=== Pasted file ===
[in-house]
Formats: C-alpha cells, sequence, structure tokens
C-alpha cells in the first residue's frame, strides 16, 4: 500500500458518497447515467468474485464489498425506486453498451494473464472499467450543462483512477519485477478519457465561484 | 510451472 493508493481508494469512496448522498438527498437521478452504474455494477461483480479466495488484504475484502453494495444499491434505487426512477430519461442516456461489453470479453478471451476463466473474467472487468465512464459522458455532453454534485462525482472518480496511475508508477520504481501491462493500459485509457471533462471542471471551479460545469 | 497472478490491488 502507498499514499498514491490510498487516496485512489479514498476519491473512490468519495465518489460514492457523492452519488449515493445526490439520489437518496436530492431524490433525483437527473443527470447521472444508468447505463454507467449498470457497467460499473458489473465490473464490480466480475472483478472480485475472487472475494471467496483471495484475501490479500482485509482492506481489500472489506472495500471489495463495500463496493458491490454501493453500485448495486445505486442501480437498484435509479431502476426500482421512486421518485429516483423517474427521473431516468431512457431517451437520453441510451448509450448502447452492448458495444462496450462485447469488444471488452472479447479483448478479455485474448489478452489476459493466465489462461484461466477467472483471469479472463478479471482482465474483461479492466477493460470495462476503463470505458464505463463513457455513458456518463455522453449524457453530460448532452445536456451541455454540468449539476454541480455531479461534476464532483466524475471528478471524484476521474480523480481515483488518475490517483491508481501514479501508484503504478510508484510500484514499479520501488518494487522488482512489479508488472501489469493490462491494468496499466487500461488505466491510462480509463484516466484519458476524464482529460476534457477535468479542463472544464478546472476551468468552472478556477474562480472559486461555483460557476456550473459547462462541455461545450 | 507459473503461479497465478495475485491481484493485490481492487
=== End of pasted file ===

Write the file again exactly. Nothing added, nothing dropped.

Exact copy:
[in-house]
Formats: C-alpha cells, sequence, structure tokens
C-alpha cells in the first residue's frame, strides 16, 4: 500500500458518497447515467468474485464489498425506486453498451494473464472499467450543462483512477519485477478519457465561484 | 510451472 493508493481508494469512496448522498438527498437521478452504474455494477461483480479466495488484504475484502453494495444499491434505487426512477430519461442516456461489453470479453478471451476463466473474467472487468465512464459522458455532453454534485462525482472518480496511475508508477520504481501491462493500459485509457471533462471542471471551479460545469 | 497472478490491488 502507498499514499498514491490510498487516496485512489479514498476519491473512490468519495465518489460514492457523492452519488449515493445526490439520489437518496436530492431524490433525483437527473443527470447521472444508468447505463454507467449498470457497467460499473458489473465490473464490480466480475472483478472480485475472487472475494471467496483471495484475501490479500482485509482492506481489500472489506472495500471489495463495500463496493458491490454501493453500485448495486445505486442501480437498484435509479431502476426500482421512486421518485429516483423517474427521473431516468431512457431517451437520453441510451448509450448502447452492448458495444462496450462485447469488444471488452472479447479483448478479455485474448489478452489476459493466465489462461484461466477467472483471469479472463478479471482482465474483461479492466477493460470495462476503463470505458464505463463513457455513458456518463455522453449524457453530460448532452445536456451541455454540468449539476454541480455531479461534476464532483466524475471528478471524484476521474480523480481515483488518475490517483491508481501514479501508484503504478510508484510500484514499479520501488518494487522488482512489479508488472501489469493490462491494468496499466487500461488505466491510462480509463484516466484519458476524464482529460476534457477535468479542463472544464478546472476551468468552472478556477474562480472559486461555483460557476456550473459547462462541455461545450 | 507459473503461479497465478495475485491481484493485490481492487